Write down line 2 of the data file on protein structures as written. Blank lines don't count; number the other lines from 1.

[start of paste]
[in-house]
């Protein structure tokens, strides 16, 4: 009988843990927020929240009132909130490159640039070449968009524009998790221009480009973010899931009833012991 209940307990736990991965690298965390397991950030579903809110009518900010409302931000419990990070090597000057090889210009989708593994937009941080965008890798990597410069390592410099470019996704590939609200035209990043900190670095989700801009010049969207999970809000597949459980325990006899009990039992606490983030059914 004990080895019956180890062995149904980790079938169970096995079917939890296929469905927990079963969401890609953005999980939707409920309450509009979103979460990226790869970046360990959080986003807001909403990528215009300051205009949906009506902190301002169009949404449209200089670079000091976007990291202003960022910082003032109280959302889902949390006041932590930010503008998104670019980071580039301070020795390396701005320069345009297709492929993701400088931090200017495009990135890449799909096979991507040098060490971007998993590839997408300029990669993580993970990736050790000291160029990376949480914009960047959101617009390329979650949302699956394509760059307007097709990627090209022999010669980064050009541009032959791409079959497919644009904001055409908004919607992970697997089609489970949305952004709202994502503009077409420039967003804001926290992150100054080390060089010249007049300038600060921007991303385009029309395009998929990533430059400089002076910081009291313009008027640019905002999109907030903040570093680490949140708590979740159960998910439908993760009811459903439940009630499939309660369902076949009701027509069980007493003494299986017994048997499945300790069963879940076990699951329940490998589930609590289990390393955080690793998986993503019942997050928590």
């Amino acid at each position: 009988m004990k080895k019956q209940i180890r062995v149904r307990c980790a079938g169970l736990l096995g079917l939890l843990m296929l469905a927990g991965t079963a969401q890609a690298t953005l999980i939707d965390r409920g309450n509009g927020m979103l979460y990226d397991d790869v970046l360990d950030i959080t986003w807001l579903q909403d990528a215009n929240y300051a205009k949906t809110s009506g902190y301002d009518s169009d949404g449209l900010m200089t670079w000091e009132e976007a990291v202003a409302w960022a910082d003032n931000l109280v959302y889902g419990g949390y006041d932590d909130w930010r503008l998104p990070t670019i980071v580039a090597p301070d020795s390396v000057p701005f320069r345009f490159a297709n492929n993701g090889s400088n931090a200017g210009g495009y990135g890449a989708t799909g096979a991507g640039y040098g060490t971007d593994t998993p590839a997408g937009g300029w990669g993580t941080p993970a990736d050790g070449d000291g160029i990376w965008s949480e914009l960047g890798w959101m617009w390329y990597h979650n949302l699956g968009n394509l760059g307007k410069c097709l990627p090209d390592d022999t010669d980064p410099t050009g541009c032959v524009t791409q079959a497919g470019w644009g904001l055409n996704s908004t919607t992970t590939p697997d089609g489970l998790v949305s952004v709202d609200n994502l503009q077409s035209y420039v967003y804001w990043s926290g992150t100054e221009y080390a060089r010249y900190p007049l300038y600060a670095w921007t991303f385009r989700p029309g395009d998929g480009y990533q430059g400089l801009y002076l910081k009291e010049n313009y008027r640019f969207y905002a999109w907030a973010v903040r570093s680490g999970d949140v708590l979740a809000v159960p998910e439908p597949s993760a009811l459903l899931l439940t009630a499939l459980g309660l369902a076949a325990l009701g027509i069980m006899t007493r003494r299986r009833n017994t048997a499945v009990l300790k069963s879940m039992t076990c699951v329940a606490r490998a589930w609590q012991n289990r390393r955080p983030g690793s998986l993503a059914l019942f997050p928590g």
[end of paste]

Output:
């Protein structure tokens, strides 16, 4: 009988843990927020929240009132909130490159640039070449968009524009998790221009480009973010899931009833012991 209940307990736990991965690298965390397991950030579903809110009518900010409302931000419990990070090597000057090889210009989708593994937009941080965008890798990597410069390592410099470019996704590939609200035209990043900190670095989700801009010049969207999970809000597949459980325990006899009990039992606490983030059914 004990080895019956180890062995149904980790079938169970096995079917939890296929469905927990079963969401890609953005999980939707409920309450509009979103979460990226790869970046360990959080986003807001909403990528215009300051205009949906009506902190301002169009949404449209200089670079000091976007990291202003960022910082003032109280959302889902949390006041932590930010503008998104670019980071580039301070020795390396701005320069345009297709492929993701400088931090200017495009990135890449799909096979991507040098060490971007998993590839997408300029990669993580993970990736050790000291160029990376949480914009960047959101617009390329979650949302699956394509760059307007097709990627090209022999010669980064050009541009032959791409079959497919644009904001055409908004919607992970697997089609489970949305952004709202994502503009077409420039967003804001926290992150100054080390060089010249007049300038600060921007991303385009029309395009998929990533430059400089002076910081009291313009008027640019905002999109907030903040570093680490949140708590979740159960998910439908993760009811459903439940009630499939309660369902076949009701027509069980007493003494299986017994048997499945300790069963879940076990699951329940490998589930609590289990390393955080690793998986993503019942997050928590």